NYU Black Renaissance Noire Spring 2015 - Page 54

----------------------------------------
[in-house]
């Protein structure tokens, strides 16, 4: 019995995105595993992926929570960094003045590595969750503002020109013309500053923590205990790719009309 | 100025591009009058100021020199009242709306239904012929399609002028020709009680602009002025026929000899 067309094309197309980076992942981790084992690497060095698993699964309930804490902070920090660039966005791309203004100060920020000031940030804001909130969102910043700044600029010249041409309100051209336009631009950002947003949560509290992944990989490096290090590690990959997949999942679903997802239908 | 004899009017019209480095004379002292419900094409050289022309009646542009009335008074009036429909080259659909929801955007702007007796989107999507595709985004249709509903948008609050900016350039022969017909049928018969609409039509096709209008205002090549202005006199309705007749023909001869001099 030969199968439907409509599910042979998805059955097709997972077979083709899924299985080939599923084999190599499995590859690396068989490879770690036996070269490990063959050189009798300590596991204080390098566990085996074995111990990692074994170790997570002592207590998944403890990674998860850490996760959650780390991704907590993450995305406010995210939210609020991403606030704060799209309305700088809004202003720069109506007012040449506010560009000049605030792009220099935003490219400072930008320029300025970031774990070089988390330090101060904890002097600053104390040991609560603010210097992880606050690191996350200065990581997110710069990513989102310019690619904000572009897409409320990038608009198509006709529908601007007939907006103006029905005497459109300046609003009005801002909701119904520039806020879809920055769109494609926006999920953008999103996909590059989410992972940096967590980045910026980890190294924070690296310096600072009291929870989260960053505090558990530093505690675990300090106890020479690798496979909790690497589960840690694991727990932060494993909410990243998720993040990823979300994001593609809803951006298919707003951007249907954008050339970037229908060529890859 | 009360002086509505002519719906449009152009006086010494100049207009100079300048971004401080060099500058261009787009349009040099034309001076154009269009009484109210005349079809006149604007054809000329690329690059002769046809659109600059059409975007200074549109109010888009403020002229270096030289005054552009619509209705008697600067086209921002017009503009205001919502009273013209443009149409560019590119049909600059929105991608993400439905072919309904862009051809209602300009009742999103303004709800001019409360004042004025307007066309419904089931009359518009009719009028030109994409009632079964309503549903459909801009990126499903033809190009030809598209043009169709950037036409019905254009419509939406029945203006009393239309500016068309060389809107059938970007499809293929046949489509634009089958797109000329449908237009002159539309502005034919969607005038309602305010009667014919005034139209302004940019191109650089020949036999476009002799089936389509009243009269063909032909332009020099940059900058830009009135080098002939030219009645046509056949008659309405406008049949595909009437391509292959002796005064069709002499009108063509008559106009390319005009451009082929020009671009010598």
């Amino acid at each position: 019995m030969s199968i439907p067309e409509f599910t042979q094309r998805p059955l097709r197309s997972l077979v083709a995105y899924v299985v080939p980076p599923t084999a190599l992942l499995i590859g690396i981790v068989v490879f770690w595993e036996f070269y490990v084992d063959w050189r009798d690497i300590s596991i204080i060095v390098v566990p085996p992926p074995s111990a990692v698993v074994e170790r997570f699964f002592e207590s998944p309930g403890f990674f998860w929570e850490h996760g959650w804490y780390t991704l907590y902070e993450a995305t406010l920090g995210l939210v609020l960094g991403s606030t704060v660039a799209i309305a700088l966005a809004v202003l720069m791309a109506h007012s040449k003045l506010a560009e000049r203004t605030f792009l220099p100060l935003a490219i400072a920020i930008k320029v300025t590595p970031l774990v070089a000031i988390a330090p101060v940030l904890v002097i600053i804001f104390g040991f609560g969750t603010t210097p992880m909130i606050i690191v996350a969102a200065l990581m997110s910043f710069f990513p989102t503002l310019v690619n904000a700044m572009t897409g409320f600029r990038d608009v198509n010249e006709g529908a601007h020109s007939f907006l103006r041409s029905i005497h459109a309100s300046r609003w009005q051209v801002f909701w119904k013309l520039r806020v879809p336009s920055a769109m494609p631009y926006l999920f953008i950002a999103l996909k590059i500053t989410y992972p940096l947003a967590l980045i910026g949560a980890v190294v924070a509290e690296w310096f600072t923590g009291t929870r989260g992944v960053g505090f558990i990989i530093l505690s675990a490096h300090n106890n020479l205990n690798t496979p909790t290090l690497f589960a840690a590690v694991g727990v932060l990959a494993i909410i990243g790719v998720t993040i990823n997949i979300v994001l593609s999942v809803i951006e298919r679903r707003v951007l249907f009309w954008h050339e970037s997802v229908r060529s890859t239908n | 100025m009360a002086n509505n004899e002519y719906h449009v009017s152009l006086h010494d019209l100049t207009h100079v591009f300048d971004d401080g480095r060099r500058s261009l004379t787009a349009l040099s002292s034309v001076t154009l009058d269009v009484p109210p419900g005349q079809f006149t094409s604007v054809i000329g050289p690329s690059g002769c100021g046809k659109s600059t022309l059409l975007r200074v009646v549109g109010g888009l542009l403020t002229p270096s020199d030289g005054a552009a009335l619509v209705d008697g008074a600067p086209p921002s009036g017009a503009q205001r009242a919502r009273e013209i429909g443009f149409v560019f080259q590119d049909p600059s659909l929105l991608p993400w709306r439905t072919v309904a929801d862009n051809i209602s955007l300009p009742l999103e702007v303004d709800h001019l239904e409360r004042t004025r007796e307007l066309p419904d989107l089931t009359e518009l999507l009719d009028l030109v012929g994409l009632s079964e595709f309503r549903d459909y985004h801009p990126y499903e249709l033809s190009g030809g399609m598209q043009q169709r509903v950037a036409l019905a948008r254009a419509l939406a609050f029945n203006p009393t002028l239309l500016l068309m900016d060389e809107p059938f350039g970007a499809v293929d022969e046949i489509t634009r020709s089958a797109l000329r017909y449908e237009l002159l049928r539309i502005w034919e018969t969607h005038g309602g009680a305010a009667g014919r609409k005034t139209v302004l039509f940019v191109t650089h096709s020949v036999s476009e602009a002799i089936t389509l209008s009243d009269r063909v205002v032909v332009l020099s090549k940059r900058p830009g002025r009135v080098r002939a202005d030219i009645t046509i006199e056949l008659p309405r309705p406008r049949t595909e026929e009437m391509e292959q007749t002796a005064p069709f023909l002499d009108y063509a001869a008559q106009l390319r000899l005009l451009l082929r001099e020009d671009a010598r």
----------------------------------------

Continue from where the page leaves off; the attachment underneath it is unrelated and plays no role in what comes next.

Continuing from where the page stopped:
Who Killed Her? My father led me to believe Pam Grier on our TV was my mother at work, so I grew to expect more out of life than I got. My mother was actually a diabetic; she slipped away while I was not too far from her vagina. 52 That’s the story her sister, who attended my birth, let me in on. Thanks, Auntie. I was her only child, the “high-risk pregnancy” she wasn’t supposed to have. I figured it out, eventually, once I started to tell my teachers about mom’s job or my friends’ mothers about my own. The friends’ mothers got the story when they dropped me off at home or when my father — only my father, all the time — came to get me. My aunts just shook their heads. They all let me carry on, though. But pictures of Pam’s cinnamon face were all around our home: a torn-off Ebony magazine cover in a tarnished bronze frame just above the record player, a black-and-white close-up of her doe-eyes tacked near the telephone book, a yellowed and scratched Polaroid picture of her arms around my father and her huge afro just grazing his cheek as they smile. He told me he paid for a fancy gala just to see her. He sang “Happy Five Birthday” off-pitch and out of tune, just the two of us. BRN-SPRING-2015.indb 52 She sat in the kitchen with us as well: her face smiled at me from the Jet magazine cover on the table, near my pink and white cake. And once in a blue moon, this mother appeared from the television to show me how to shoot a gun and how to kick a man and how to hide money between my breasts. And I waited for her to get home. And I waited. I waited. I waited. I waited. She never came. To compensate for the vacancy in conversation, plans, school visits and just the regular and irregular life I could have been living if my mother had actually been Pam Grier — on horseback, counting money, in the kitchen, shooting bad men, at my spelling bee — I invented my mom’s murder and her murderers. I would tell the unfortunate student whose surname started with ‘G’ or ‘I’ — to place him or her adjacent to my ‘H’ for ‘Holland’ — that my mom was driven off the end of a cliff by a drunk driver who sped on. Another one of By KALISHA BUCKHANON the lies: as the school nurse took my temperature she heard my mom was carjacked, raped and bludgeoned while I was a baby in my car seat. When National Breast Cancer Awareness Month rolled around every October, along with the start of hunting season in the Midwest, I told some my mother was a valiant warrior who lost the fight with breast cancer. Others heard a redneck had accidentally sniped her. On Mother’s Days, I claimed she slipped down in the shower while getting ready to go out for dinner with my father. As time went on, my tales grew more anxious and elaborate — until I had invented my very own serial killers to kill my mom. Some were white and some were black. Some were old and some were young. Some held knives and some held guns. Some were caught and some got away. None of them ever had a name. All of them who heard had different reactions, no two faces alike. My father heard everyone’s treatment ideas, includi ng those to do with sending LaDonna to live with any relatives who favored her mom and taming LaDonna’s imagination with pills to perk her into the truth more. Nothing happened. He reminded the naysayers and skeptics how clean I kept not only my own room — but our entire brown-carpeted, two-bedroom apartment in a gated community, with our talkative neighbors dotting the parking lot and a summer-season pool at its center. He discussed my exceptional grades. He smiled at the lies, when someone indicated I had told one. He called me “creative” and “imaginative” and “ a storyteller.” He never punished me for it. 3/29/15 11:41 AM